Lyme Disease is an acute inflammatory condition. The name Lyme Disease comes from the town where it was first identified in the mid-1970s – Lyme, Connecticut.
Lyme Disease is a tick borne illness caused by bacteria
The bacteria that cause it are transmitted by the deer-tick (carried by deer and mice). It can also be carried by black-legged tick and wood rats. These ticks are tiny and hard to spot and thus go undetected. These ticks can fall off an animal into grasses in marshes or fields or into brush in wooded areas from which they can be picked up by an unsuspecting passerby who becomes the next host.
The tick will bite and waits several hours before it begins to feed on the host’s blood. It will then feed for three or four days. As it feeds, it may deposit bacteria into the host’s bloodstream. The longer the tick remains attached, the greater the risk of the disease.
Lyme disease is triggered by an infection brought on by bacteria called Borrelia burgdorferi. You may start out feeling like you’ve woken up with a bad case of the flu. But, if time goes on, and the condition is left untreated, you could wind up experiencing a lot of long-term effects.
The Borrelia burgdorferi bacterial species that infects a person with Lyme is of the spirochete class. Spirochetes are flexible spirally microbes that actually dig holes in your tissue. The Lyme disease symptoms that arise are due to an inflammatory process.
Once the bacteria is introduced through the tick bite, it can quickly spread throughout the body, causing a series of autoimmune-like reactions.
It’s also possible for a person to harbor the Borrelia burgdorferi bacteria for years without even knowing it—especially if this person has a robust immune system. It’s not uncommon for people to be completely unaware they were bitten or infected. Then, one day, something will trigger the dormant bacteria, and the symptoms will arise. This is what may have happened in my case.
Most cases of Lyme can be cured, but some people continue having symptoms even after antibiotic treatment. This is known as post-treatment Lyme disease syndrome or chronic Lyme disease.
The symptoms are variable and will show up two to thirty-two days afterward. The first sign maybe the appearance of a red, circular lesion or rash on the skin. The lesion gradually expands in a circular pattern while the center appears to clear up. It is for that reason it is referred to as a bull’s eye rash.
In addition to the rash, and in some cases, instead of the rash, fatigue, flu-like symptoms, difficulty sleeping, muscle weakness, achiness, headache, stiff neck, backache, and, occasionally, nausea and vomiting may occur.
The disease usually progresses through three stages:
1) Raised bumps on the skin and/or a rash appear and may cover the entire torso for a day or two or as much as several weeks and then fade.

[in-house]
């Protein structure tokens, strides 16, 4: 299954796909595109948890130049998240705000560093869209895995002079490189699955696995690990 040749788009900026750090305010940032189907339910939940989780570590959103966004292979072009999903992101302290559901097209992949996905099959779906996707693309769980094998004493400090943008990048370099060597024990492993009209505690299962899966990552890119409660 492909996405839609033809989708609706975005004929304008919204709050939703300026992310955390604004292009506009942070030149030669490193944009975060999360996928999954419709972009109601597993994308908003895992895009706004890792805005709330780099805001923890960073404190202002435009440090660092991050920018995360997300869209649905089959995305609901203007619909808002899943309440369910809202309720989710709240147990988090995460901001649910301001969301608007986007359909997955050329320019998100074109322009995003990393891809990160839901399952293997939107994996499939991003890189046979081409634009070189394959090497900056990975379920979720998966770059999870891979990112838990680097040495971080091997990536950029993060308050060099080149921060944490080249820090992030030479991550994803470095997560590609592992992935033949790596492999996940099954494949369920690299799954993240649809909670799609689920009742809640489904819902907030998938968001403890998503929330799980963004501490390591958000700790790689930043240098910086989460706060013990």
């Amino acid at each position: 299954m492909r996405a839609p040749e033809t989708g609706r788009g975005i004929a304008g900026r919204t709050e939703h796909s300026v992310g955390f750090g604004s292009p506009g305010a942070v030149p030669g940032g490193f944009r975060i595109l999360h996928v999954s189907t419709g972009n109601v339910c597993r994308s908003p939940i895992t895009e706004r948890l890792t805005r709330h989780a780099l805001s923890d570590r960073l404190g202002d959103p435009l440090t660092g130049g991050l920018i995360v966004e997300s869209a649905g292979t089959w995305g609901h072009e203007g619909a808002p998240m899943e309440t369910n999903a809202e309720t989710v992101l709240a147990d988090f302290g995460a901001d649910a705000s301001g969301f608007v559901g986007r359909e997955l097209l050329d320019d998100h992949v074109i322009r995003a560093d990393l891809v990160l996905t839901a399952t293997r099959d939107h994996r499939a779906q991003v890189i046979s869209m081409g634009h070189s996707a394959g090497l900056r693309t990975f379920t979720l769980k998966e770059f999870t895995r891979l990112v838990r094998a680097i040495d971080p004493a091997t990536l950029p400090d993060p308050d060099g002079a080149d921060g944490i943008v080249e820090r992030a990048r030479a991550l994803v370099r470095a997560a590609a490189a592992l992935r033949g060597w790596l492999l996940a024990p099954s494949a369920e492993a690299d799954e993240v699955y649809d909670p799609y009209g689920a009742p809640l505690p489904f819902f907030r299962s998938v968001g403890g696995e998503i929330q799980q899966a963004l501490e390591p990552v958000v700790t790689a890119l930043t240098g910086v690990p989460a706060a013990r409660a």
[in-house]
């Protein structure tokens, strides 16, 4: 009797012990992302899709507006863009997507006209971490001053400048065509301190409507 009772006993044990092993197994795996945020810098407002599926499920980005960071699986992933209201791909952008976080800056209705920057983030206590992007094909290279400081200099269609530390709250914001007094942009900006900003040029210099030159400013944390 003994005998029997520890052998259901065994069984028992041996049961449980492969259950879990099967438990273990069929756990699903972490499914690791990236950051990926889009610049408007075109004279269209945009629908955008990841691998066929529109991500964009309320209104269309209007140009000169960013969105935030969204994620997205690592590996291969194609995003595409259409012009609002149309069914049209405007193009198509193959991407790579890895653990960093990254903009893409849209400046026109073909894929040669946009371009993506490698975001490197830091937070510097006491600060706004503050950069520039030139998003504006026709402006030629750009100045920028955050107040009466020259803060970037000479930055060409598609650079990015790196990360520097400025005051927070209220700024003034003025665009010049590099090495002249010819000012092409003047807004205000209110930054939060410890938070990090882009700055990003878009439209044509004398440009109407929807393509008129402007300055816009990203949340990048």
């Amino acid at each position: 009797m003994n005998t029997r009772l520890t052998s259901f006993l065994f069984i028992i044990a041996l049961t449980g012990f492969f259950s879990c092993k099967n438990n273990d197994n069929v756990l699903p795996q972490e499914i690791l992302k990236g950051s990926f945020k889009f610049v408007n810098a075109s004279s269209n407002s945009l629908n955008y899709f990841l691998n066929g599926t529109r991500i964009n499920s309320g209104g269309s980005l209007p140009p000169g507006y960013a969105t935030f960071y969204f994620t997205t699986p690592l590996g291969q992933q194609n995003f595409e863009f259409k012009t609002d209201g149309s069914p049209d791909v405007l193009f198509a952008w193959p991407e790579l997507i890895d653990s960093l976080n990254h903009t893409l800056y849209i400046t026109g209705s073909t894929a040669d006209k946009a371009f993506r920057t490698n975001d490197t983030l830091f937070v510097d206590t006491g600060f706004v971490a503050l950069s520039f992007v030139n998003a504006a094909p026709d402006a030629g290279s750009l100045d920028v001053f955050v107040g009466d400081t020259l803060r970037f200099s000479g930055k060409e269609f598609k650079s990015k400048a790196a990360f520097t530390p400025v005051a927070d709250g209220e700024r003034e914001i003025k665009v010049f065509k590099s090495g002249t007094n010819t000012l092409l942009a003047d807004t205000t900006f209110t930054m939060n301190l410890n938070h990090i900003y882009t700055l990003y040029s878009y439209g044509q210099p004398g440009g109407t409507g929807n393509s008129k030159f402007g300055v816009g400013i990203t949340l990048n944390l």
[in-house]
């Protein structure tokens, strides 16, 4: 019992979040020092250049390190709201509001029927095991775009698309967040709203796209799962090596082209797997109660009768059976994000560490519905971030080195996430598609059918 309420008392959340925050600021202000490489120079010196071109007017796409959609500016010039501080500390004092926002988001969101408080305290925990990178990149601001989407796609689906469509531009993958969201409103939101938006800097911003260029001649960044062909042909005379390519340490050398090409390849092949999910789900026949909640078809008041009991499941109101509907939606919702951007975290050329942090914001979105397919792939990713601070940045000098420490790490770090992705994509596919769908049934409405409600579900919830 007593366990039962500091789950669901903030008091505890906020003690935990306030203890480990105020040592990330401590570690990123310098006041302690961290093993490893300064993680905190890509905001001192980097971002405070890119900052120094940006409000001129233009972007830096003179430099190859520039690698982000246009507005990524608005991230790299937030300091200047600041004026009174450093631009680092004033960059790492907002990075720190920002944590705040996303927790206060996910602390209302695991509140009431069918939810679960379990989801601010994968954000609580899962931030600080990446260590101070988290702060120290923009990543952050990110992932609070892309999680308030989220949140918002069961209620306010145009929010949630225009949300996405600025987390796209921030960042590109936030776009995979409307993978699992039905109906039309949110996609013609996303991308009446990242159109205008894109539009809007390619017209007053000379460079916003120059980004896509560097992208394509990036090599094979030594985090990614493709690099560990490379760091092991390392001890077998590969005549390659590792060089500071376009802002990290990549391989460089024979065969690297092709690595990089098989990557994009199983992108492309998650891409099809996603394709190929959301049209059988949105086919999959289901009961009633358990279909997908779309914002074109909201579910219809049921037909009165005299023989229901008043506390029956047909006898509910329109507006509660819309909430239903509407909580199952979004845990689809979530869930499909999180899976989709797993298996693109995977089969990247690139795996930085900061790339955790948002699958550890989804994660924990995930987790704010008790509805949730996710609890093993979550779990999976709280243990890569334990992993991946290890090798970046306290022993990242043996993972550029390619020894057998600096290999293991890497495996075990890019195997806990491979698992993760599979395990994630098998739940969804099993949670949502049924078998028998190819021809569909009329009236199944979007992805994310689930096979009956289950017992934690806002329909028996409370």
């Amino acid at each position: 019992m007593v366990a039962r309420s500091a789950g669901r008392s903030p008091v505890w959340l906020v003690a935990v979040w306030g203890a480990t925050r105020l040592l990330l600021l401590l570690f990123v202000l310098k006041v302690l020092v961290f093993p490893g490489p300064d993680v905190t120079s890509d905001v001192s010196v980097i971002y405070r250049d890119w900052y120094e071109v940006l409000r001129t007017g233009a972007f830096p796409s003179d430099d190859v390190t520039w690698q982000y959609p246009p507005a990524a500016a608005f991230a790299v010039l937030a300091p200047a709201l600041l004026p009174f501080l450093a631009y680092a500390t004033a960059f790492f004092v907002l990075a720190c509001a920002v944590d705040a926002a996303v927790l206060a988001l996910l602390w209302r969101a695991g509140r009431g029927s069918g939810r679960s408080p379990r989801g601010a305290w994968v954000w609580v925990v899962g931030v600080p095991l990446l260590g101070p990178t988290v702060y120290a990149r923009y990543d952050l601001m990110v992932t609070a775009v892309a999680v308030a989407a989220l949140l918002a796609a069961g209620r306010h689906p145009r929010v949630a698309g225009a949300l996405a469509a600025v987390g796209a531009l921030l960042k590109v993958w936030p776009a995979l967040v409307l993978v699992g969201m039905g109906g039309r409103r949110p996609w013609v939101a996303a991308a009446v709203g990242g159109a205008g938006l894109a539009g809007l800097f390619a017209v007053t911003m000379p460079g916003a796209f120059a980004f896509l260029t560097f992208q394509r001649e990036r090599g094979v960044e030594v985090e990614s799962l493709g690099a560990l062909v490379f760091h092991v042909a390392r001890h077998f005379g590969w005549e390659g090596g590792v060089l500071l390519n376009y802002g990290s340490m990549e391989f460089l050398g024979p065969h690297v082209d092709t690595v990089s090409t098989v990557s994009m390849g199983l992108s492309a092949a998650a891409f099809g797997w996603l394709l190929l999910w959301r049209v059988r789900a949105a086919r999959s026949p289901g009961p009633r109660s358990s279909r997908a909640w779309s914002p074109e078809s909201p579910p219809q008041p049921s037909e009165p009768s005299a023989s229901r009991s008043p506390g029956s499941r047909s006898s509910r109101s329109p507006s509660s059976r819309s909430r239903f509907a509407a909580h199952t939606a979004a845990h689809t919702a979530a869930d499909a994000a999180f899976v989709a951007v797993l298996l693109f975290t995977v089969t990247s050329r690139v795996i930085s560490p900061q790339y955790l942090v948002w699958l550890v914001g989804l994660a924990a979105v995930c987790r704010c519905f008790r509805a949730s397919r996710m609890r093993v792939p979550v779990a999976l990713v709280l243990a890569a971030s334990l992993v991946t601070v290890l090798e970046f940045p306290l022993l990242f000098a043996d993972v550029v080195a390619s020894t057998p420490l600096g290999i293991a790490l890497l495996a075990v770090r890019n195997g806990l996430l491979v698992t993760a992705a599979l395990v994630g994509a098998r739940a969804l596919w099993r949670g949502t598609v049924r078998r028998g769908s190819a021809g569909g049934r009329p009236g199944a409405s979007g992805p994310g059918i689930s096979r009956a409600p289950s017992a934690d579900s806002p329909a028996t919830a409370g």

2) Facial paralysis may occur weeks to months later. Enlargement of the spleen and lymph glands, severe headaches, enlargement of the heart muscle and abnormal heart rhythm may also occur.
3) Over the long term, persistent headache, stiff neck, joint pains that attack the knees, swelling and pain in other joints and even degenerative muscle disease maybe e caused.
Because the tick bite is usually unnoticed and the incubation period so long, and the symptoms so varied, the disorder may go unrecognized for weeks or even months.
Lyme Disease can mimic multiple sclerosis, gout, lupus and chronic fatigue syndrome. Misdiagnosis is not uncommon. A blood test is usually used to identify the disease by measuring certain antibodies that increase from three days to three weeks.
What to do if you’ve been bitten
It is important that if a person is bitten by a tick, the longer it remains, the more chance there is of infection. Most people can reduce the major problems if the tick is spotted fairly soon and removed. The way to remove it is tweezers, not fingers. If you must use fingers, protect them with a paper towel. Grab the insect close to its head and pull it straight out. Take it to a doctor or health department for identification.
Tea Tree oil can be used on a piece of cotton on the tick’s head. It will kill the tick in minutes, making it easier to yank out minimizing the amount of harmful bacteria absorbed into the system.
What to Avoid if you have it
Avoid products that weaken the immune system. That includes alcohol, sugar, caffeine, tobacco smoke, white flour products, hydrogenated fats, chemicals added to foods, fluoridated and chlorinated water, aluminum cookware, and certain medications.
Natural Remedy for Lyme Disease – You need to strengthen your immune system. See what Dr. Berg says to do (he had Lyme Disease)
While there is no avoiding antibiotics when it comes to Lyme, there are still home remedies for Lyme disease that can help you with your recovery. If you have Lyme, don’t waste time, you need to know about these remedies. I had Lyme disease at one time. I felt so sick, I had red patches all over my body, and I even had severe arthritis that just wouldn’t go away. The weird part of it all was that I hadn’t really spent much time outside, and I didn’t see any tick that would have transmitted the bacteria to me.
This is a condition that you really want to try to catch early and start taking an antibiotic right away. That’s what I did. I went to the doctor and immediately started taking the antibiotic. That’s what I recommend you do as well. But, I didn’t stop with just the antibiotic. I started taking advantage of natural remedies for Lyme disease too.
I believe these remedies significantly helped me recover, and I think they will help you too.
The most common conventional treatment used for Lyme is prescription antibiotics. Antibiotics will help kill the dangerous bacteria that have invaded the body. Although I believe in utilizing natural remedies whenever possible, sometimes conventional treatment cannot be avoided. This is one of the times.
Most people can overcome Lyme after receiving antibiotics for 2-4 weeks. However, antibiotics may not work for every person—especially if the infection has spread through the central nervous system. The sooner a person starts treatment after being diagnosed, the quicker and easier the recovery will most likely be.